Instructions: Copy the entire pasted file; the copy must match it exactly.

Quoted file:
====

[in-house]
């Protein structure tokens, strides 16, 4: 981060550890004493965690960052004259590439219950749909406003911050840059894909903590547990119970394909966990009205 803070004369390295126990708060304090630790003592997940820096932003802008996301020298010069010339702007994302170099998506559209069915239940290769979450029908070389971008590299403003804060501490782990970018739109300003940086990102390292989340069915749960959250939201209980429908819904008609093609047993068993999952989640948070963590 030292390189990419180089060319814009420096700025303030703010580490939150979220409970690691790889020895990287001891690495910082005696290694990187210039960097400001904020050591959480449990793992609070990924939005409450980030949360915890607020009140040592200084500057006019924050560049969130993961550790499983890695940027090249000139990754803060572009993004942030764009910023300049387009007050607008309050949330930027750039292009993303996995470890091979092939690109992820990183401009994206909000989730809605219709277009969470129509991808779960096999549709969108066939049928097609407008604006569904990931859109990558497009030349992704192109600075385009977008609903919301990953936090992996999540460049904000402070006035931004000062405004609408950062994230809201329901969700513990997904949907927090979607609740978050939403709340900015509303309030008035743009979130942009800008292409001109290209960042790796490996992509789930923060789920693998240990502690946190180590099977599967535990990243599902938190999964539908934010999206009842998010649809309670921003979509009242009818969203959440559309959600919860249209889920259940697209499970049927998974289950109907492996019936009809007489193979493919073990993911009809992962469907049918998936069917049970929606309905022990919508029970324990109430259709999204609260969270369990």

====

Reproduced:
[in-house]
């Protein structure tokens, strides 16, 4: 981060550890004493965690960052004259590439219950749909406003911050840059894909903590547990119970394909966990009205 803070004369390295126990708060304090630790003592997940820096932003802008996301020298010069010339702007994302170099998506559209069915239940290769979450029908070389971008590299403003804060501490782990970018739109300003940086990102390292989340069915749960959250939201209980429908819904008609093609047993068993999952989640948070963590 030292390189990419180089060319814009420096700025303030703010580490939150979220409970690691790889020895990287001891690495910082005696290694990187210039960097400001904020050591959480449990793992609070990924939005409450980030949360915890607020009140040592200084500057006019924050560049969130993961550790499983890695940027090249000139990754803060572009993004942030764009910023300049387009007050607008309050949330930027750039292009993303996995470890091979092939690109992820990183401009994206909000989730809605219709277009969470129509991808779960096999549709969108066939049928097609407008604006569904990931859109990558497009030349992704192109600075385009977008609903919301990953936090992996999540460049904000402070006035931004000062405004609408950062994230809201329901969700513990997904949907927090979607609740978050939403709340900015509303309030008035743009979130942009800008292409001109290209960042790796490996992509789930923060789920693998240990502690946190180590099977599967535990990243599902938190999964539908934010999206009842998010649809309670921003979509009242009818969203959440559309959600919860249209889920259940697209499970049927998974289950109907492996019936009809007489193979493919073990993911009809992962469907049918998936069917049970929606309905022990919508029970324990109430259709999204609260969270369990």